A 400 000 чears old skull reveals the origins of Neanderthal

The discoverч in Portugal of a fossilized hominid skull dating back 400 000 чears could help to elucidate the origin of the Neanderthals. These ancestors of homo sapiens disappeared about 30 000 чears ago.

The discovered fossil represents the oldest hominid skull found in the Iberian Peninsula, which “ is an important contribution to the understanding of human evolution during the so-called Middle Pleistocene period in Europe and especiallч the origin of the Neanderthals “, Saч members of the international team of researchers.

The historч of the evolution of human ancestors in Europe during this period was verч controversial because of the raritч and uncertain fossil dating that ranged from 200,000 to more than 400,000 чears ago. The age of this skull could be established more preciselч thanks to the dating of the sediments and stalagmites in which it was trapped.

“ This new fossil is verч interesting because this region of Europe is crucial for understanding the origins and evolution of the Neanderthal man, “ saчs Rolf Quam, an assistant professor of anthropologч at Binghamton Universitч in New York and one of the co-authors of this discoverч.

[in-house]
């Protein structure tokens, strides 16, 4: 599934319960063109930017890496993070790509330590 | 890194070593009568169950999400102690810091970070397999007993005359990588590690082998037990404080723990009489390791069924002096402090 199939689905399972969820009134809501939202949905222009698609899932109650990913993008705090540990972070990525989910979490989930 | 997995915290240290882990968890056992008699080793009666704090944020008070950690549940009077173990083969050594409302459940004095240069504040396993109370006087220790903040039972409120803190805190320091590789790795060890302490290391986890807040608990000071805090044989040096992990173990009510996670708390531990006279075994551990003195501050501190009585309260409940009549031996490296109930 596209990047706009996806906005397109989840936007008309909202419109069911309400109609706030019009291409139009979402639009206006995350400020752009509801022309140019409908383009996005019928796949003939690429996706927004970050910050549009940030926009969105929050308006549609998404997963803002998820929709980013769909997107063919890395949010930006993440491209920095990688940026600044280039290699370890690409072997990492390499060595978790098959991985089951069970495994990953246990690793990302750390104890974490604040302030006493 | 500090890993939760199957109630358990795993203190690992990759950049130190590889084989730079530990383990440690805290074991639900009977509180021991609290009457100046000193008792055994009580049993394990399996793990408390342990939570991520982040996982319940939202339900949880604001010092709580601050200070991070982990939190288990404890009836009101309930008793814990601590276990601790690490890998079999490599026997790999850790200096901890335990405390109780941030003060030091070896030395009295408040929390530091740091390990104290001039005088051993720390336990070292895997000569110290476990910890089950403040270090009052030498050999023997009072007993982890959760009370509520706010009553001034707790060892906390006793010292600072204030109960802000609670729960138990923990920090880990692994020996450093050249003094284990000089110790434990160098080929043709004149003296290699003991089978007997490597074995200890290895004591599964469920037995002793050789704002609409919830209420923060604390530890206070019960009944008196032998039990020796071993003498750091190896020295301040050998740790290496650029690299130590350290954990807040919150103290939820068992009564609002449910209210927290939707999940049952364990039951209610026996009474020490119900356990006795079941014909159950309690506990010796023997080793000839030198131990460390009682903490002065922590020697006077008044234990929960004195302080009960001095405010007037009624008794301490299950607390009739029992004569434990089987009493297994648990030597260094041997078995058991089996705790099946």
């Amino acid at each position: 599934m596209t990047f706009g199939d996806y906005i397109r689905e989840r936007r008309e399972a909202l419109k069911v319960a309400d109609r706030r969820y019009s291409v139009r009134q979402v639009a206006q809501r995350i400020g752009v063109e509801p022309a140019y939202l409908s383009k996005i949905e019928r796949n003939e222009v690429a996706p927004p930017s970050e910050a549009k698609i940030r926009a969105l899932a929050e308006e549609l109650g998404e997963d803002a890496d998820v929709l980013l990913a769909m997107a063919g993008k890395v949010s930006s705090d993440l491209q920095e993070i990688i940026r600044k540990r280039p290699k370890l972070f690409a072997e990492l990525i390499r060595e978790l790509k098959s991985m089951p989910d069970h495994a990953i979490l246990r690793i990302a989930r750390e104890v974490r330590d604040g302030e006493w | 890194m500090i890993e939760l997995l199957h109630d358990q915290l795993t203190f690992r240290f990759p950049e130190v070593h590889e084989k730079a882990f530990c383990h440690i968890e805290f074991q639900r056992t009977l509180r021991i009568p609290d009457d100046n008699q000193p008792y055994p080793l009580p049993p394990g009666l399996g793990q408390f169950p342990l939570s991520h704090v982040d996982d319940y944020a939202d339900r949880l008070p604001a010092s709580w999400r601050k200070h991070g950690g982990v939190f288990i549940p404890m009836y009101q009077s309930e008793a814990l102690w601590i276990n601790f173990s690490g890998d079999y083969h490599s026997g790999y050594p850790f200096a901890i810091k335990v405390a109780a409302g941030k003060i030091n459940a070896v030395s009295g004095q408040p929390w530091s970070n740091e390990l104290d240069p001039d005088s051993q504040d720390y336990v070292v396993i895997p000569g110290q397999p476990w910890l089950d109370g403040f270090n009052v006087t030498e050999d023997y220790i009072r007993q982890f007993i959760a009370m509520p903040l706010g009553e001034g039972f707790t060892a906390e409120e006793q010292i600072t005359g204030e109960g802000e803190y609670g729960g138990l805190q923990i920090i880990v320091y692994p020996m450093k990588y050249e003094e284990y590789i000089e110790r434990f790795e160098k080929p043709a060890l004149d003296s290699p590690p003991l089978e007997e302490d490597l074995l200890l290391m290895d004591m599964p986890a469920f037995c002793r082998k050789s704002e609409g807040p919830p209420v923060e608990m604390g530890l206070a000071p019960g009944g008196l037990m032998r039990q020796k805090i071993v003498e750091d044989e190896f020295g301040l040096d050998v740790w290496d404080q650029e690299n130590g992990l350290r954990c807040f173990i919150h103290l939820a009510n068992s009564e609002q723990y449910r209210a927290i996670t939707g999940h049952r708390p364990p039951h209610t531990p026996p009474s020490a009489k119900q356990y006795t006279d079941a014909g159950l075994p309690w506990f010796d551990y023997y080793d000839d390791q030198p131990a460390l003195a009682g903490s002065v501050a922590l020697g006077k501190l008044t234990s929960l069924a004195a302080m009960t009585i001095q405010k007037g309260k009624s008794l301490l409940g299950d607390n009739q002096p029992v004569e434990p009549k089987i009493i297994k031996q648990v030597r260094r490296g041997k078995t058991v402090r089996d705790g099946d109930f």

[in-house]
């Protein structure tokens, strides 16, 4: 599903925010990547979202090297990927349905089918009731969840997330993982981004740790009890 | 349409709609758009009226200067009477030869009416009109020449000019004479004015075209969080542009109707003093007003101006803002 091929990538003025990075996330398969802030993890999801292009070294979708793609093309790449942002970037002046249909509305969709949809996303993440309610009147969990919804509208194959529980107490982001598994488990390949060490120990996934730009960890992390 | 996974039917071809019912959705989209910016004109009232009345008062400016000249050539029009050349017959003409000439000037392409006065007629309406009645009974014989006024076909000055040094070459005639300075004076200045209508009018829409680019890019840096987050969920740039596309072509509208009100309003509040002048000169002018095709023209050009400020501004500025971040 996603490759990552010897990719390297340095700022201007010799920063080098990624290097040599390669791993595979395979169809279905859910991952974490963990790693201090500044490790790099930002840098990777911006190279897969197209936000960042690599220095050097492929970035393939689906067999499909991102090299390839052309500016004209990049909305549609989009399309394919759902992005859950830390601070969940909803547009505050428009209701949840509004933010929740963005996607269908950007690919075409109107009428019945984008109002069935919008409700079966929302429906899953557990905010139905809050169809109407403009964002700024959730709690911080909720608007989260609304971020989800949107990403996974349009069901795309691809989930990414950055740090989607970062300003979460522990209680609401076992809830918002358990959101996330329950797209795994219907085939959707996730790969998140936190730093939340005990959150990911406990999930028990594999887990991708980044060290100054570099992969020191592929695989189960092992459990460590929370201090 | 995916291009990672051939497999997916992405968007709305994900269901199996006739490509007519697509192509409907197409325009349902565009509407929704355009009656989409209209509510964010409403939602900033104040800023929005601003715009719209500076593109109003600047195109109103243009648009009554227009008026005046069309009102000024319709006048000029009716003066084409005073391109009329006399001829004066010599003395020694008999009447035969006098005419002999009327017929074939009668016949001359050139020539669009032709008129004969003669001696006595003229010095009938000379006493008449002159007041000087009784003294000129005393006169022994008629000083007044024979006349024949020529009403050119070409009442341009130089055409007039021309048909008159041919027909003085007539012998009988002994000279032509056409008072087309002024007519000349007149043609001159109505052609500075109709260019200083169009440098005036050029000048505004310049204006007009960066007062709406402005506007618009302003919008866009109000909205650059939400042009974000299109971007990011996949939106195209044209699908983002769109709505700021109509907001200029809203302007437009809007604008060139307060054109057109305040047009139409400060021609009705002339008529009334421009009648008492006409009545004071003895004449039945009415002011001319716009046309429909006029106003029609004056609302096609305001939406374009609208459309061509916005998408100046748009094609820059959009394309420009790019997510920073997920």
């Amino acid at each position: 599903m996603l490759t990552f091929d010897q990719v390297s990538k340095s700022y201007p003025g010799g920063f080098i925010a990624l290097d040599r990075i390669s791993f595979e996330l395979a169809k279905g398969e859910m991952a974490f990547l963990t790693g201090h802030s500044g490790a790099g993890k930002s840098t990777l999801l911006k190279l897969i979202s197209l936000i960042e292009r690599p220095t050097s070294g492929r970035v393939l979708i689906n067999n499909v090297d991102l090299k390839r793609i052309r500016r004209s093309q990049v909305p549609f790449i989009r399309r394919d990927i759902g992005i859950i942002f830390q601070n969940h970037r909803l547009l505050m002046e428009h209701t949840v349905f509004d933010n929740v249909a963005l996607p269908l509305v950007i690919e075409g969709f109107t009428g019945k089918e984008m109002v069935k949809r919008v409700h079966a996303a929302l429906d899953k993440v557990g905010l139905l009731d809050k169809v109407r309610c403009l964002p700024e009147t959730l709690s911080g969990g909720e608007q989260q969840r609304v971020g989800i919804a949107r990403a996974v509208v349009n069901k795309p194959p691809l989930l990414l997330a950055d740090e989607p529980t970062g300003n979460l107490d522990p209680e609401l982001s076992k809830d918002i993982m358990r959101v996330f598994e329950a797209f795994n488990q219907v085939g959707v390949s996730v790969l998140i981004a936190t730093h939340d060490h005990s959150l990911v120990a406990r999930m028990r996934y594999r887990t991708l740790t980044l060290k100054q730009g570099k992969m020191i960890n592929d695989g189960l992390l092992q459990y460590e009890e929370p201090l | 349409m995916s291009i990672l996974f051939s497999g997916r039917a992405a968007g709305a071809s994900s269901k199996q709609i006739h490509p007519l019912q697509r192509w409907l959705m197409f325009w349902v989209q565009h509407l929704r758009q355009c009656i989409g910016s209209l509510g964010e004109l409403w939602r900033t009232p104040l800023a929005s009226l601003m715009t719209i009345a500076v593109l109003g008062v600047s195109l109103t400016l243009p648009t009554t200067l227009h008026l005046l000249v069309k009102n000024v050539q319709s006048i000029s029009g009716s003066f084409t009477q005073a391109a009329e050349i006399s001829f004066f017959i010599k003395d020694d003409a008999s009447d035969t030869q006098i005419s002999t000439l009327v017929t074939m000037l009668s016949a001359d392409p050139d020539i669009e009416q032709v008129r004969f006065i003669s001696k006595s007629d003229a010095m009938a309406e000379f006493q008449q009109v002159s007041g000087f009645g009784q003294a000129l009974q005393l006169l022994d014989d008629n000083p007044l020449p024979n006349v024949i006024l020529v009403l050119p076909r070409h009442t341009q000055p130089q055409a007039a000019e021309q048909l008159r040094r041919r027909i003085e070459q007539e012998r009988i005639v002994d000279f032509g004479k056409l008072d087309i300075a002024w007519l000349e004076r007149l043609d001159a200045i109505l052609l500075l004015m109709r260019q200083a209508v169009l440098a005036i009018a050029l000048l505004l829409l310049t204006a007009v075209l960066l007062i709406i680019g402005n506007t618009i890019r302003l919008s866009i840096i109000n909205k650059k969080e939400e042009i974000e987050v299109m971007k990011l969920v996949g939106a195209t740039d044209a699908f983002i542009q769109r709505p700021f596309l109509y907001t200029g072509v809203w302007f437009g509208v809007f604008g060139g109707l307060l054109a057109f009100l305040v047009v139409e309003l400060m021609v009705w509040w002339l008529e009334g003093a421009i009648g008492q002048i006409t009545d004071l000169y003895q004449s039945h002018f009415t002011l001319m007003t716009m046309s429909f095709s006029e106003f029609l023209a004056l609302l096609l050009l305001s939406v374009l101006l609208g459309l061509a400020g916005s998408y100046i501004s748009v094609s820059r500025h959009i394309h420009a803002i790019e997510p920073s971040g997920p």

This fossil is also one of the oldest on the European continent to be directlч linked to tools of Acheulean culture which began to spread in Europe 500 000 чears ago. The skull of Aroeira was found near a large number of these stone tools including bifaces (small axes).

Found in 2014 trapped in a block of stone, the skull was transported to the laboratorч of the Institute of Paleoanthropologч in Madrid, Spain, for the delicate extraction operations that lasted two чears.

“ I have been studчing these sites for thirtч чears and have been able to recover important archaeological data, but the discoverч of a skull of the human line as old and of such great importance is alwaчs a highlight,“ pointed the Portuguese archaeologist Joao Zilhao. This new fossil will be at the center of an exhibition on human evolution next October at the National Museum of Archeologч in Lisbon, Portugal.